@ Sean: Not the case. Darwin’s dominance of the CLP …

Comment on Greatorex gets the flick by Alex Nelson.

@ Sean: Not the case. Darwin’s dominance of the CLP dates well back into the 1980s, it was a significant matter of concern for branch members of the party living outside of Darwin at the time.
The CLP’s “power base” (if you could call it that) ostensibly swung back to regional NT following the party’s demolition in the 2005 NT election campaign.
The CLP retained only four seats – two in Alice Springs, and also Katherine and Palmerston (Blain, held by Terry Mills).

Alex Nelson Also Commented

Greatorex gets the flick
The new divisions invite noting a few points:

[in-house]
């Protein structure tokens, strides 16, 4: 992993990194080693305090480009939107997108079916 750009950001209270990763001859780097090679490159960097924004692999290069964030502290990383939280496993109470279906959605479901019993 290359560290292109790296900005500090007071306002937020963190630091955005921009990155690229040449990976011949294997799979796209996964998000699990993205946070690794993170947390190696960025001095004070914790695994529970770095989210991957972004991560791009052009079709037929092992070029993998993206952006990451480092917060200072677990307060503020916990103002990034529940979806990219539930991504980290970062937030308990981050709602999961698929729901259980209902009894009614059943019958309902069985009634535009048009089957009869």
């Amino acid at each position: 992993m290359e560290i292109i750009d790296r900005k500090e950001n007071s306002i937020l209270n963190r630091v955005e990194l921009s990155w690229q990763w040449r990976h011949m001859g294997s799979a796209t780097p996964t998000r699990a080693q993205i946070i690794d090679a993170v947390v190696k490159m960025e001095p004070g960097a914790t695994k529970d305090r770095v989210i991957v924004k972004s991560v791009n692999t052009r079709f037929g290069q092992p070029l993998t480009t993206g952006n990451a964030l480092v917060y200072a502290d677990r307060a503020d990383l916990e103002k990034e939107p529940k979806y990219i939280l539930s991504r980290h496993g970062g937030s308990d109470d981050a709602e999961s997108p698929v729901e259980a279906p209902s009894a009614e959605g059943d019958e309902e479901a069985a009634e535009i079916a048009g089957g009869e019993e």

1. Alice Springs has had two urban electorates before, from 1974 to 1983 – they were the seats of Alice Springs and Gillen. However, this was when the NT Legislative Assembly had 19 seats, not the current 25. What’s different this time around is that the town is divided along an east-west axis; previously it was north-south. Interesting to note that Braitling now extends into the east side of Alice Springs, as it did partially into the Old Eastside in the redistribution of 1990.
2. The inclusion of the rural area into Namatjira echoes the redistribution of 1990 when the seat of Flynn was abolished and the rural area was incorporated into MacDonnell. There’s a slight variation this time, as a part of Mt Johns Valley is also incorporated into Namatjira. In 1990 it was Stuart that encroached into the northern edge of town, in the Dixon Road area.
3. The southwards shift of Stuart also echoes what happened in 1990. Personally I’m happy about the retention of the name of Stuart, it’s the last original one surviving from the creation of the NT Legislative Council in 1947.